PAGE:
Saturday’s gusty winds were forecast to die away for Sunday morning. When I arrived at Bribie Island at about 5.15 am, the wind was still blowing at about 15 knots and it had just stopped raining. The water was pretty choppy and the wind appeared to be coming from the southwest. It would be fairly hard to fish into the wind on the island side. I decided to drive back over the bridge and fish the more sheltered mainland side of the Pumicestone Passage.
I walked out under the bridge just before first light. The tide was running out and low would be at about 7.00 a.m. As I walked across the exposed sand/ mud, I could see the scaring from the cast nets that had been thrown from the bridge. Netting from the bridge at night died right down with the introduction of the bridge cameras, but for some reason it seems to have picked up again – there are a few squid around – perhaps these are the target.
I fished around the reefy area by the fifth bridge pylon but this did not produce anything. It was a cold but fantastic sunrise. I waded along on the shallows casting a 3” GULP Minnow soft plastic in the Pearl Watermelon colour, all around me. The tide was slowing now and the water was very murky. I hooked in to something slow moving and as I pulled it towards me it squirted a jet of water and grunted. It was a good size squid. My first on a soft plastic and it went in the bag.
I continued south and increased the size of my plastic to a 4” Minnow in the same colour. I fished along the edge of the weed banks but there was no run now, and I did not get a touch for the next hour. I reached the green channel marker and turned around to wade back. The tide had started to run in now and was picking up pace. The wind had dropped and the sun was now out.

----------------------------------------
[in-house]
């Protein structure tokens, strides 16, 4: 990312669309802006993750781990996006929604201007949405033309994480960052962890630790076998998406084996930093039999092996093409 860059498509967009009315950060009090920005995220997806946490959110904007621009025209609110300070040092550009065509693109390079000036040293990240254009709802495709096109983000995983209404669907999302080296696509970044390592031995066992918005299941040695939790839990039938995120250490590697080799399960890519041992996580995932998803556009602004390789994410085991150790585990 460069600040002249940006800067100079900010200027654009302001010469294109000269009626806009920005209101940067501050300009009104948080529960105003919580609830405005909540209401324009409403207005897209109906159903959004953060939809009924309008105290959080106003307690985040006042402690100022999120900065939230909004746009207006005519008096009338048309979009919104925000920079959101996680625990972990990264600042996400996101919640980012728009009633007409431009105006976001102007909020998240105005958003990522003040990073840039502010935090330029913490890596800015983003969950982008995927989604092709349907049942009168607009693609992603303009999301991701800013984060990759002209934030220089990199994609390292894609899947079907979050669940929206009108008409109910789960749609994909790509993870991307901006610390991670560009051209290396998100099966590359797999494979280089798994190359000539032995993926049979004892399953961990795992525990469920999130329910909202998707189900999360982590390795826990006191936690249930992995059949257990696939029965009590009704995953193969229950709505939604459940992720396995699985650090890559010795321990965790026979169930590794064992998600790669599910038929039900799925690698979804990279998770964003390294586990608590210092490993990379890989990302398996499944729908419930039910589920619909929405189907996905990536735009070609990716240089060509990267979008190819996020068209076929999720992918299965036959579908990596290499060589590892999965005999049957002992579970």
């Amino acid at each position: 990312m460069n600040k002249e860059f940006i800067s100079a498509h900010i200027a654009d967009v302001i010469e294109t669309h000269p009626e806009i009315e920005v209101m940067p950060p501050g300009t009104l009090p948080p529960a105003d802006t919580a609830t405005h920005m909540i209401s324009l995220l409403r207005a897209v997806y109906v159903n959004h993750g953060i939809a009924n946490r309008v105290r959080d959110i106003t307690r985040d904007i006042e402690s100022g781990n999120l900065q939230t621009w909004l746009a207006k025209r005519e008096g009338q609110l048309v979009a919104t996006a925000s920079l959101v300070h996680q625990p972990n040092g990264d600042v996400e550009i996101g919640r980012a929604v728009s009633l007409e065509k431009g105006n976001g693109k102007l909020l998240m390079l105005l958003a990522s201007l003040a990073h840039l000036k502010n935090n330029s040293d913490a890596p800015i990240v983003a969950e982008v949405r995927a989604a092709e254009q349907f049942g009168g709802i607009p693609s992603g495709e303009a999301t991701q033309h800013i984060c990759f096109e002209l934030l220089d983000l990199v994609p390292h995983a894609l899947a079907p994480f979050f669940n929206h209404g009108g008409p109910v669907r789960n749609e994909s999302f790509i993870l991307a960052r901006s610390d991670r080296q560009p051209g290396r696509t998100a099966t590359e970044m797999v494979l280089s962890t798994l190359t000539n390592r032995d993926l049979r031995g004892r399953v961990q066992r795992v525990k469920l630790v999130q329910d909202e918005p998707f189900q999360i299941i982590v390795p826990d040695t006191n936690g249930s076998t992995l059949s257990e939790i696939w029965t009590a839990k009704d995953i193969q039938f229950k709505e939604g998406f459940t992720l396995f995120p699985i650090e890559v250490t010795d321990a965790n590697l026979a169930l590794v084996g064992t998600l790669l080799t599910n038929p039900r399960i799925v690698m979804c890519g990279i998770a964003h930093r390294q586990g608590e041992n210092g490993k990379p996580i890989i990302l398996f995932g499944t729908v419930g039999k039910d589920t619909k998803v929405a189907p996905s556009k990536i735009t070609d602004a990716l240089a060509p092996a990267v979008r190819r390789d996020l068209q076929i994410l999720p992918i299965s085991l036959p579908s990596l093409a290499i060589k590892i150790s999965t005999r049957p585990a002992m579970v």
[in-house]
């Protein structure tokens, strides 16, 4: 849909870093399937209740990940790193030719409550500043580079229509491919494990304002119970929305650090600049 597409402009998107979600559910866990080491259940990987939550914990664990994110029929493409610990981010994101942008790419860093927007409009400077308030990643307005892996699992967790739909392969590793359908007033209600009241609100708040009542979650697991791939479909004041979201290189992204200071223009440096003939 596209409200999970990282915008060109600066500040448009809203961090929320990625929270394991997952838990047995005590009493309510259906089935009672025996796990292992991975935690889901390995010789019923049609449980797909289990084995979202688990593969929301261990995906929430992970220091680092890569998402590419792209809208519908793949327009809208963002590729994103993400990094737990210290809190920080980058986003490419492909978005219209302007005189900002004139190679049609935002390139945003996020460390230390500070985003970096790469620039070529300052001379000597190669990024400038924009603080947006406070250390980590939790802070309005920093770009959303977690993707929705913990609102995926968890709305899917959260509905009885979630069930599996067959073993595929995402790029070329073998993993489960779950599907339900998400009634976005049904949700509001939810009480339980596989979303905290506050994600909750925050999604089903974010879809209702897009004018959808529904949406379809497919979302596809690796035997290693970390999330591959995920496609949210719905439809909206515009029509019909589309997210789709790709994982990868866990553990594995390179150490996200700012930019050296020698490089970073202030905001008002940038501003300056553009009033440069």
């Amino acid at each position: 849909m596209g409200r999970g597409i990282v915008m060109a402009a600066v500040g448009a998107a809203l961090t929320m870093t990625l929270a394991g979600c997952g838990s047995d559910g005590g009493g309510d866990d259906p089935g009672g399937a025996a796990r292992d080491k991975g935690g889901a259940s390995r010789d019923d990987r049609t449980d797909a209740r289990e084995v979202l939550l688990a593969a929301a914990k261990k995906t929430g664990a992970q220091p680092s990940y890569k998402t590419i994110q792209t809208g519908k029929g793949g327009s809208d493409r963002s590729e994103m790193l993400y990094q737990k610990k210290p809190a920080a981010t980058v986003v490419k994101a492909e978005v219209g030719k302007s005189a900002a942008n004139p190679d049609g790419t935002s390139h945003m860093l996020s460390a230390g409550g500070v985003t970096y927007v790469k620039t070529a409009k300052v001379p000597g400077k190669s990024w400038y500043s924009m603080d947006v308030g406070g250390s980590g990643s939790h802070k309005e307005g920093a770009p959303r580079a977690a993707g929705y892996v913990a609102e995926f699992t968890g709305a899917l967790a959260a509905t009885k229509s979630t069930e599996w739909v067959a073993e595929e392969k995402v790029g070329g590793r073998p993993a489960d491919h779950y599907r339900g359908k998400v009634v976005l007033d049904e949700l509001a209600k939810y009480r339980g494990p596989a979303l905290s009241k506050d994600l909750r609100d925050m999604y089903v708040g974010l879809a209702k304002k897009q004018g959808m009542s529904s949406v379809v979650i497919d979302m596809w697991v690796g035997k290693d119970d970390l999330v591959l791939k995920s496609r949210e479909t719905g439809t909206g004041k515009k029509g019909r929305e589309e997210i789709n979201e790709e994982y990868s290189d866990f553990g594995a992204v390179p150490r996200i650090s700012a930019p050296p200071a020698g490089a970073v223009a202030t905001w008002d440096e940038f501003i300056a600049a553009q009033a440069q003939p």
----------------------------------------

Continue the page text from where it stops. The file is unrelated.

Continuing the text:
I swapped to a brighter coloured, larger soft plastic. The GULP Jerkshad in the Lime Tiger colour, on a 1/8th, 1/0 jighead and I dropped down to a 10lb fluorocarbon leader. The water was clearing with the run in tide. I felt a couple of bites and caught a 20cm Flathead about half way back to the Oyster Jetty.
I slowed everything down, letting the plastic sit for longer between hops. I felt a couple of quick bites and then had a few runs, but I could not hook up. Then I had a fish – it was a big Pike.
I moved a bit further north and at about 8.30 am I finally found a patch of Flathead. I caught two in the same spot, both about 45cm long. I concentrated on the area, casting in a semi-circle and at about 8.45 am I caught another, bigger one – about 55cm long. This was ground I had covered an hour earlier with no result. Either the Flathead had moved in quickly with the tide or the tidal flow had persuaded them to eat.
That was it for the day and the end of the school holidays. Things will get a bit quieter next week – but it won’t get any warmer for a while!